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August 15, 2014 Icebreakers to Create a "Cool" Class Environment By Rhonda Stewart
Grades 3–5, 6–8

    As I write this blog post, I am filled with mixed emotions. I am so grateful to reconnect with my audience and share my ideas for the 2014-2015 school year. But it is also a sign that the days of sleeping late, lounging in the sun, relaxing, and enjoy my free time are slowly coming to a close. However, I can also look back on how I stayed true to my summer reading list and while looking forward to swapping summer reading stories with my students this year! Now that the back-to-school television commercials are signaling the onset of the school season, my focus is getting ready for my students.

    Besides reviewing the curriculum, setting down my ideas for classroom setup, and revamping my welcome letters, I am also beginning to think about how to break the ice with my new group of students. So to welcome you to this new year with me, I thought I would share some ice breakers that help ease the first day jitters and allow me and my students to get to know to know each other.

    Two Truths, One Fib (a.k.a. True or False)

    (Please note that this is the one time students are allowed to share an untruth without any repercussions!)

    Here's how I start the game of "Two Truths, One Fib" in my classroom. I stand in front of the class and introduce myself and then tell the students three things as follows:

    Welcome, I am Mrs. Stewart.

    1. I am going to be 57 this year.

    2. I do not get first-day jitters.

    3. I completed my summer reading list.

    One of these statements is a fib. The idea behind this activity is that each person gets to share some information about him or herself as the audience tries to figure out which statement is incorrect. In addition, everyone is the class gets to see what they have in common with each other.

    Model this activity for the students as in my example above. The next step would be to ask the students to respond to my statements and choose which one they think is the fib. For example, a student could say what I said about my age is the fib. I would let the student know they were incorrect, and then identify which statement is actually not true. After the fib is revealed, I would briefly talk about my statements and then choose a student to give their three statements. If time is an issue, select groups of students each day until everyone has had a chance to share.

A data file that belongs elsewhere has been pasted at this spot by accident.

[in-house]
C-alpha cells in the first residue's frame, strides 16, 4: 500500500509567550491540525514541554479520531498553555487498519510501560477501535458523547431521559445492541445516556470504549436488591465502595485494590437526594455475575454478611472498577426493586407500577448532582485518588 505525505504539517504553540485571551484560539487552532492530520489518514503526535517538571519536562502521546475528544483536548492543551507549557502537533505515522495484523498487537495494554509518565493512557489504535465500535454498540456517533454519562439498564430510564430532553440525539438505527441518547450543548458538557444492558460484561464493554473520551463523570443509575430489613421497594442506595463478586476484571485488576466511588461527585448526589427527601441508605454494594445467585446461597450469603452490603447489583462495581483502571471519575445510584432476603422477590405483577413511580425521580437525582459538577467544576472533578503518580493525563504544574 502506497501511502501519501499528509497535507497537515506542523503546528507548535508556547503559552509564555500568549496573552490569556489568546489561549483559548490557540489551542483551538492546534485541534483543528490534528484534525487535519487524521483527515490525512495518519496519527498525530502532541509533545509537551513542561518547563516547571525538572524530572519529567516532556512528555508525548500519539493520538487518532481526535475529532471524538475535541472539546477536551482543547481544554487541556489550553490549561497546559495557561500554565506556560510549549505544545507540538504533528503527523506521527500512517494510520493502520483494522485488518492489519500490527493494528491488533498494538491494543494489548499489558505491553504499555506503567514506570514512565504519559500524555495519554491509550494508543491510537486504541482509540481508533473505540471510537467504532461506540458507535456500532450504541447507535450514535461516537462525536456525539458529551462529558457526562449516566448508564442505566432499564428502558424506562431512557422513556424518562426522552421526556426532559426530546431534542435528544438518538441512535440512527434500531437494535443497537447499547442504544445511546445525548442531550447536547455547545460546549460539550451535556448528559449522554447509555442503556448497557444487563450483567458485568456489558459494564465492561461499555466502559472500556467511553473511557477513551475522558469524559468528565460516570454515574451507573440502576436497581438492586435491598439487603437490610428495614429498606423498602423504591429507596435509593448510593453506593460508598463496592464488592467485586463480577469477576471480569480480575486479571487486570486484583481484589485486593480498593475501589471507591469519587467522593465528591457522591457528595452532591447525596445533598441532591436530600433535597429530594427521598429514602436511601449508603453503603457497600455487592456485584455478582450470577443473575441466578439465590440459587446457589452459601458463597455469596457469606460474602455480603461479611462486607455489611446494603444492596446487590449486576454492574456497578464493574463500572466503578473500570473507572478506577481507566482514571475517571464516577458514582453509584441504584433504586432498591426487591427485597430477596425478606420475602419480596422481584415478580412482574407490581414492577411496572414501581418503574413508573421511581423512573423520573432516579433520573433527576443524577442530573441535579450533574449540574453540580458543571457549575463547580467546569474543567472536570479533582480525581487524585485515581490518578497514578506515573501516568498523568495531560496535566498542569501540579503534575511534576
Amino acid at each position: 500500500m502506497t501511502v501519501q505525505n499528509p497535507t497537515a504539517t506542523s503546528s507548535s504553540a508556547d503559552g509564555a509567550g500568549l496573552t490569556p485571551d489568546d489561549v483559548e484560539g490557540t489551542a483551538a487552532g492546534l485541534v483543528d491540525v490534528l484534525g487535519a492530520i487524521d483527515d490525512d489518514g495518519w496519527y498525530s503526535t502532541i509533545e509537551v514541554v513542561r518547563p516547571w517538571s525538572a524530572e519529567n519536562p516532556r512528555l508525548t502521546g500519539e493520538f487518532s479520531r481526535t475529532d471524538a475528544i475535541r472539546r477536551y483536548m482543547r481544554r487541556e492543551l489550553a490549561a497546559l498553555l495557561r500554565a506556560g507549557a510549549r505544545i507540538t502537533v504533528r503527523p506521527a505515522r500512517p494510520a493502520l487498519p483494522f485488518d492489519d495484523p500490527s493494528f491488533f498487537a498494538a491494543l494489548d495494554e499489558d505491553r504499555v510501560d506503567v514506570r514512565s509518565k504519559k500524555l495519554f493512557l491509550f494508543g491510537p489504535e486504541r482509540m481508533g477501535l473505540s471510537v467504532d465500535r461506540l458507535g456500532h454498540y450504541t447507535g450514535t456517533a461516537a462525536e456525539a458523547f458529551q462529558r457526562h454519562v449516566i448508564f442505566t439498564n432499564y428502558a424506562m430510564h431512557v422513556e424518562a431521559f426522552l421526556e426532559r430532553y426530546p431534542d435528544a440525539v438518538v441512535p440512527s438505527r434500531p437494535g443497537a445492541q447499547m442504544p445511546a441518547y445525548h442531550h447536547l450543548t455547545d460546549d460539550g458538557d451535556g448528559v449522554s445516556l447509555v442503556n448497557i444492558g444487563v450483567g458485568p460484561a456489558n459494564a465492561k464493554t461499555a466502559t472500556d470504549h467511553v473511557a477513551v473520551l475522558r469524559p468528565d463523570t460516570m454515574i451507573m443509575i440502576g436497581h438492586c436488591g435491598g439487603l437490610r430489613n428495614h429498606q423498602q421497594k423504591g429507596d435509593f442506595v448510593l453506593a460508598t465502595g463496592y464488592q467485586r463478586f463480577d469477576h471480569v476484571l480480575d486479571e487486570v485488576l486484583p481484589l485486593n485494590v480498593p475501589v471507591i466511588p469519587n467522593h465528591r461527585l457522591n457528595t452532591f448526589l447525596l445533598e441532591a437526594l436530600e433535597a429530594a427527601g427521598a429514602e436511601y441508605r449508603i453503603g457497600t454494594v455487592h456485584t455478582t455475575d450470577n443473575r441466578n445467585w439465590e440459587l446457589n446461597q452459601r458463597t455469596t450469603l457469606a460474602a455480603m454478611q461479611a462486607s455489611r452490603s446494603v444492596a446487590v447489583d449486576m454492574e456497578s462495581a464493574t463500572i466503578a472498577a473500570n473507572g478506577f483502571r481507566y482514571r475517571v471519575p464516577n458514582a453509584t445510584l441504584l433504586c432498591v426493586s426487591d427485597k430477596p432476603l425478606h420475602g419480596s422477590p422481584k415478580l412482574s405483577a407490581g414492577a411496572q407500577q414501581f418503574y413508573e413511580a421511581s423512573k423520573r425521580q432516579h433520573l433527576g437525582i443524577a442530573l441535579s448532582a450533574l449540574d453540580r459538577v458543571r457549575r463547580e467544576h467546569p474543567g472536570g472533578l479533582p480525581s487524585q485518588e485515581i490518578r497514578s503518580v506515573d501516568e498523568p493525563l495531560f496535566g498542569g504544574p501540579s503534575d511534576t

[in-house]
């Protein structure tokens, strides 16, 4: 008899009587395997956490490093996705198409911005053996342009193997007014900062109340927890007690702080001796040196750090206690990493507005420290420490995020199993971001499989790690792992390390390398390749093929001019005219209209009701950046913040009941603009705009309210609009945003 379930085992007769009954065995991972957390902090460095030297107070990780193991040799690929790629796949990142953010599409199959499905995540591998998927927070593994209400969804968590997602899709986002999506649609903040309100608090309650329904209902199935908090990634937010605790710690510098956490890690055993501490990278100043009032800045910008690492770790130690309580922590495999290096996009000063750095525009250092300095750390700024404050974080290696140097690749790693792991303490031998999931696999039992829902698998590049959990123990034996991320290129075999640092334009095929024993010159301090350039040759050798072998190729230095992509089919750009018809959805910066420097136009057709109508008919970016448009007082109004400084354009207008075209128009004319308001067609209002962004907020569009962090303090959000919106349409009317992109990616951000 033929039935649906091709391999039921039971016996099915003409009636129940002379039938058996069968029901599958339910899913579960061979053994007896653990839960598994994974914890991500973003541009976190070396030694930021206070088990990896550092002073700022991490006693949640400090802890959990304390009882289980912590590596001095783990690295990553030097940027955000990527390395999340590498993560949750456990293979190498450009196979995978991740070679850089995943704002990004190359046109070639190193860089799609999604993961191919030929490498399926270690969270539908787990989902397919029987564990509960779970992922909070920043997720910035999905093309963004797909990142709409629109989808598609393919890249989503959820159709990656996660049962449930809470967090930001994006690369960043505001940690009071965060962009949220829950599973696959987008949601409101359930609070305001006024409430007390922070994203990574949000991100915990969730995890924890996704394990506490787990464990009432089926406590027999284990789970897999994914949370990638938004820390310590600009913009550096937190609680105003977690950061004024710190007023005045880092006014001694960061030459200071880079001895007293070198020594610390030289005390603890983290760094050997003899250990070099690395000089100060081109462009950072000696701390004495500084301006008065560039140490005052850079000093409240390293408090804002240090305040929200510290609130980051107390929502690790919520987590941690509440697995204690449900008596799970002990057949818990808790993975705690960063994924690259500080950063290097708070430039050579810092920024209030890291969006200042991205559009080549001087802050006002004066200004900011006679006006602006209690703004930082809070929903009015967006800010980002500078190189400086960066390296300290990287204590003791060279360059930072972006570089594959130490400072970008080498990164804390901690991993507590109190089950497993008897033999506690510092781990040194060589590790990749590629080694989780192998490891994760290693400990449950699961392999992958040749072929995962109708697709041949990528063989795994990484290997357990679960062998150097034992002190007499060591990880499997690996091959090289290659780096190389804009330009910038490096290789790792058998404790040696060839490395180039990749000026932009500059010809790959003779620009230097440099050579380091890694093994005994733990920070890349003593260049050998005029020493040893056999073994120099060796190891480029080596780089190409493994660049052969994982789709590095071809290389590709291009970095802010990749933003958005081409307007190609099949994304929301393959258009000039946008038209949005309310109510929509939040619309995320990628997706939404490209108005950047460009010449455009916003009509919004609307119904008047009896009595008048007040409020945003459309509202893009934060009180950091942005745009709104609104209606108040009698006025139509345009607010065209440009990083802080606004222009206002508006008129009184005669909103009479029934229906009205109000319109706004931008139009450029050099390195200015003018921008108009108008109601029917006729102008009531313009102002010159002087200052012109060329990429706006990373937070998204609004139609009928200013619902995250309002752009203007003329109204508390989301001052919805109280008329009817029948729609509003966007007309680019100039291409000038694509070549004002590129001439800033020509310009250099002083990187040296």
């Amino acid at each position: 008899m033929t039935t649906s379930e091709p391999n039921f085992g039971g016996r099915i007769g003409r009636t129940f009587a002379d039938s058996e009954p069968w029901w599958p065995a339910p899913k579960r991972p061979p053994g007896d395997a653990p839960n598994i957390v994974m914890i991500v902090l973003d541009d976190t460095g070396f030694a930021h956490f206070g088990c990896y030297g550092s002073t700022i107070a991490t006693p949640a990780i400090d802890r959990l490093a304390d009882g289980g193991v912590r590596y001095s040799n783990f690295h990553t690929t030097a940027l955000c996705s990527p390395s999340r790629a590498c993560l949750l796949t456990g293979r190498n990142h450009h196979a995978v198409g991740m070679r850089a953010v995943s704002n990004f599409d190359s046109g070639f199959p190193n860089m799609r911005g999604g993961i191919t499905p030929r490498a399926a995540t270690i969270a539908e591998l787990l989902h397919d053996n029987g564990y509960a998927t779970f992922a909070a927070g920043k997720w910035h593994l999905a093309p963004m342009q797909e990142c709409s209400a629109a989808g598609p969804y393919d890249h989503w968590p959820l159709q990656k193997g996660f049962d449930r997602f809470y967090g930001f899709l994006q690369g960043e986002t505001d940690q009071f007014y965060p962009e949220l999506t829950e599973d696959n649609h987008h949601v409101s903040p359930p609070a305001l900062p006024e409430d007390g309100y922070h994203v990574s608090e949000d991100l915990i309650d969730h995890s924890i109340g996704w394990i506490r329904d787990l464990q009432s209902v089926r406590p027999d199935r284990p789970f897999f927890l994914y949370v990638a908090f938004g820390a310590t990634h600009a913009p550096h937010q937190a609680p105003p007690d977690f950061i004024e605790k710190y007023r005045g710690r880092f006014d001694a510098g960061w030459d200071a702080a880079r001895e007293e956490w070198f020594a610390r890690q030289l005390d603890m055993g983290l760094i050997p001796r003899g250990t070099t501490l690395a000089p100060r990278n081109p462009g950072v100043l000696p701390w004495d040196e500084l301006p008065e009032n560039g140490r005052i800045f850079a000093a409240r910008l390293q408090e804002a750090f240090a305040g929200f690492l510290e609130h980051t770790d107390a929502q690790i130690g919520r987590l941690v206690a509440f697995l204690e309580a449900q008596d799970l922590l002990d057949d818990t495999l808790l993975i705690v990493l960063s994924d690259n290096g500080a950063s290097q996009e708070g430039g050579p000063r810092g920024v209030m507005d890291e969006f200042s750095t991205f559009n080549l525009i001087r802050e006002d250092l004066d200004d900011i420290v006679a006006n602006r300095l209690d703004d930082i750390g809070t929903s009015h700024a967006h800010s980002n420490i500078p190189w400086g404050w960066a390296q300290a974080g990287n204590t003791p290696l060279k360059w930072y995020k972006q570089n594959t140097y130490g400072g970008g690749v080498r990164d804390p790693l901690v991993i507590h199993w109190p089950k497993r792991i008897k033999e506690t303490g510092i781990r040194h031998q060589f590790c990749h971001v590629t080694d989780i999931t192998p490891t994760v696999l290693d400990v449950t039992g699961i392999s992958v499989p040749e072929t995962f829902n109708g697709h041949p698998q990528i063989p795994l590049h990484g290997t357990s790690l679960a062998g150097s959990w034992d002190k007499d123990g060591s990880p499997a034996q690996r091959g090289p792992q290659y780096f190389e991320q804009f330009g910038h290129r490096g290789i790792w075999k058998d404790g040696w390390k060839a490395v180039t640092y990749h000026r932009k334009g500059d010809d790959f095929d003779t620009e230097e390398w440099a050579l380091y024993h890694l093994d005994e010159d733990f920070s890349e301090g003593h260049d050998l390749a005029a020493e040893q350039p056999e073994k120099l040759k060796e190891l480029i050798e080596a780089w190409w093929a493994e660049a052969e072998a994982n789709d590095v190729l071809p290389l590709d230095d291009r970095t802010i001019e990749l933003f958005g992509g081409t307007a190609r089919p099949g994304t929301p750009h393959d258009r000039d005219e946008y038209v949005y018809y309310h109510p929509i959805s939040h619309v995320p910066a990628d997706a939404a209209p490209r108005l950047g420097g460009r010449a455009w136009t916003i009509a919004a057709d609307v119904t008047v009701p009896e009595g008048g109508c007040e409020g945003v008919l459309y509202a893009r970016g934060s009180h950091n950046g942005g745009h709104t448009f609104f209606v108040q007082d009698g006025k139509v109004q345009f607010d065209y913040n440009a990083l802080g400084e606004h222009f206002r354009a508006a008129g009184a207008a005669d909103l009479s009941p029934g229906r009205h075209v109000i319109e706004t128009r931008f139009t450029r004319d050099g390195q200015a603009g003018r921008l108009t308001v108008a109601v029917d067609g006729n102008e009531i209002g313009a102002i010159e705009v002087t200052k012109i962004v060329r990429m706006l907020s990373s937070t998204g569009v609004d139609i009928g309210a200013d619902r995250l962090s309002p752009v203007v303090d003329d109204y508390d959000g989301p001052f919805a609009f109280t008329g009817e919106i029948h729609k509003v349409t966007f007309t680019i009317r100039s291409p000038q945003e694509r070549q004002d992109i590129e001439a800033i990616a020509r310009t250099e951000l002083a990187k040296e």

Click on the image to download your Truth/Fib Icebreaker

    Find Someone Who . . .  (Scavenger Hunt)

    This activity can be found in the book, Super Ways to Jumpstart the School Year. I have played this game with my class for several years and it does a great job of getting the students out of their seats and moving.

    Students are given a sheet of paper that lists different personality traits. Their job is to find a classmate that has one of the characteristics listed. You can give a time limit for them to complete the task. Also, I often announce that a student can only list a classmate’s name no more than two times. The point of the game is to get the kids to circulate and to talk to as many students as possible. Click on either "Find Someone Who" activity sheet to download both.


















    Calling All Partners (Small Group Activities)

    Where’s ?

    In your welcome letter or postcard, ask your students to bring in a small memento of their summer vacation. On the first day of class, students place the item on their desk and then look at their classmates' items to see if they can a common theme. Ask the students to arrange themselves into groups based on these themes. (For example, if one student brings a beach ball, another a sea shell, and a third a starfish, they would make a great beach-themed group.)

    Once students are in their groups, they can talk about their vacations, finding one detail they all have in common to share with the rest of the class. (During their talk, maybe the beach-themed group discovered that they all ate ice cream every night.)

    Postcard Match

    In your welcome note to your students, include the title of a book, popular song, or movie. Ask the students to bring the postcard with them on the first day of school. Students then find the students with similar items on their postcard and form a group in which each tells one interesting fact about him or herself. (For students who forget, have some extras handy so that everyone has someone to meet.) Or if you are not able to send a welcome note, use index cards on which you have written the same information pieces and have the students find their matches.

    I really want to try this having the students find matches between book titles and characters, but would need to use books that I am sure all students would be familiar with. I am still up in the air with this. School does not start until September, so there is some time to decide.


    Pearls of Wisdom Remember to circulate during the icebreakers and gently coach students when needed. You want to make sure that your students are on task. Also, use this as a way to reinforce your class routines and procedures.

    For those of you who are returning — welcome back! And for new readers, thank you for tuning in. For everyone, I am looking forward to sharing my class and our learning with you.

    As always, I want to hear your ideas too! Any tips (ice breakers) that work in your classroom? Please share!



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Susan Cheyney